Kazakhstan announced on Friday that it planned to build two oil terminals in Iran as it ramps up a lucrative oil-swap export arrangement that has been criticised for lack of transparency.
The terminals, to be built by the Kazmunaigaz and Kaznafta oil companies, will handle 1.5 million tonnes of oil annually on "profitable terms for Kazakhstan," a written statement from Kazakh Prime Minister Danial Akhmetov said.
Kazakhstan plans to ship oil from its vast Caspian Shelf reserves to supply domestic demand in densely populated northern Iran.
Iran will pay for the oil with proceeds from global sales of corresponding amounts from its own fields, which are mostly located in the south, thus saving on transport costs.
Though the system has been criticized for lacking transparency, its volumes have nonetheless steadily increased.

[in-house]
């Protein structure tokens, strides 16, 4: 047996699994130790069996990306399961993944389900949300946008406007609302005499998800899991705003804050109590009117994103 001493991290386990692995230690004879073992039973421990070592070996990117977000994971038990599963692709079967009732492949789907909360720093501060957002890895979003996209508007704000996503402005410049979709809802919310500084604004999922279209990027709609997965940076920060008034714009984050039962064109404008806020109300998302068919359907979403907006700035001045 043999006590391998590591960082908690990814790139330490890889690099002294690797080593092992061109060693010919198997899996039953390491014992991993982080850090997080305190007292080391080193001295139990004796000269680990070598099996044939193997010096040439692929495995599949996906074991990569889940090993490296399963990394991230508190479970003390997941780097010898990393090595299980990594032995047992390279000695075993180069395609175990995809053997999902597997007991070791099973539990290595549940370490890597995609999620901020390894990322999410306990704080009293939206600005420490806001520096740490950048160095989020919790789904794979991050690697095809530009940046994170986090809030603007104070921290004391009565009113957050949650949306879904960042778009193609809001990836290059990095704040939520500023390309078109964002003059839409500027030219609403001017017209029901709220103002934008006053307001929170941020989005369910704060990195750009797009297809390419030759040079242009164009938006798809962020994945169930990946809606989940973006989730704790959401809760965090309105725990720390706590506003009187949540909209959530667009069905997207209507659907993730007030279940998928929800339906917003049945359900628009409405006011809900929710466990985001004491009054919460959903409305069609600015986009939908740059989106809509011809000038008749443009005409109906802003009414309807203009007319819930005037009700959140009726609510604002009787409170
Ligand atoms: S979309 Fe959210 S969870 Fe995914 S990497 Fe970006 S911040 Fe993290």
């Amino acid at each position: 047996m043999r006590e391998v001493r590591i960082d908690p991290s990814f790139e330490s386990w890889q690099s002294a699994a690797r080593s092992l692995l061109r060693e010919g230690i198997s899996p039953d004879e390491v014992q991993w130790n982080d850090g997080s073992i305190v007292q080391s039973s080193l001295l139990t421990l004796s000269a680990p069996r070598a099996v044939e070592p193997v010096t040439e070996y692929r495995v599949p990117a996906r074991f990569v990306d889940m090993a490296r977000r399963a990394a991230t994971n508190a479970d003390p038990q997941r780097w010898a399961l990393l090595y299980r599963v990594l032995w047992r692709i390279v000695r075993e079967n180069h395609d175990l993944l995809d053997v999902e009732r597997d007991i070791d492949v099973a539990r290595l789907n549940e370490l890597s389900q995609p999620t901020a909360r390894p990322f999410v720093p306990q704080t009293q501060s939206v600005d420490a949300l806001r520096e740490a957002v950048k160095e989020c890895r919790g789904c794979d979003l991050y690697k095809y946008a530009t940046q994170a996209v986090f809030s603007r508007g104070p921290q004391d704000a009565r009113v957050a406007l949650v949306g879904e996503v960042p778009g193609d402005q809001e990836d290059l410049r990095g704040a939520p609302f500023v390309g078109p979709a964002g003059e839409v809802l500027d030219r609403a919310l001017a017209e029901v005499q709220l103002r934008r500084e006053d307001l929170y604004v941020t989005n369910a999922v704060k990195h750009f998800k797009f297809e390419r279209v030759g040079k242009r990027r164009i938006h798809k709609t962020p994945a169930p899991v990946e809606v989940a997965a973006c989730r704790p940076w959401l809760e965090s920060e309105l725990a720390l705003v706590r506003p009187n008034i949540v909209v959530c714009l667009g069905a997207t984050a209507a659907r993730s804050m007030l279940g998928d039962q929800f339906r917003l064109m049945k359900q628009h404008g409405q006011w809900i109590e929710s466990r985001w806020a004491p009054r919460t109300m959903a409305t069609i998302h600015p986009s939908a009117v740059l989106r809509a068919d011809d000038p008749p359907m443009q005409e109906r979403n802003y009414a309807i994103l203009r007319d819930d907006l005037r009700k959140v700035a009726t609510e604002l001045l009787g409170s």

Kazakhstan would eventually like to dramatically increase volumes by building a pipeline through Turkmenistan to Iran, a project it has been studying with the French oil group Total.
But Washington, at odds with Iran’s government, has been promoting another pipeline that is currently under construction, the BP-led Baku-Tbilisi-Ceyhan (BTC) pipeline from the western Caspian to Turkey’s Mediterranean coast.
Officials at Akhmatov’s office and Kazmunaigaz declined to clarify the location in Iran where the terminals are to be built. The Caspian Sea — and especially Kazakhstan’s sector — is home to some of the world’s largest untapped oil reserves. It is estimated that there are up to 33 billion barrels of crude under the seabed, which is twice the size of the reserves in the North Sea.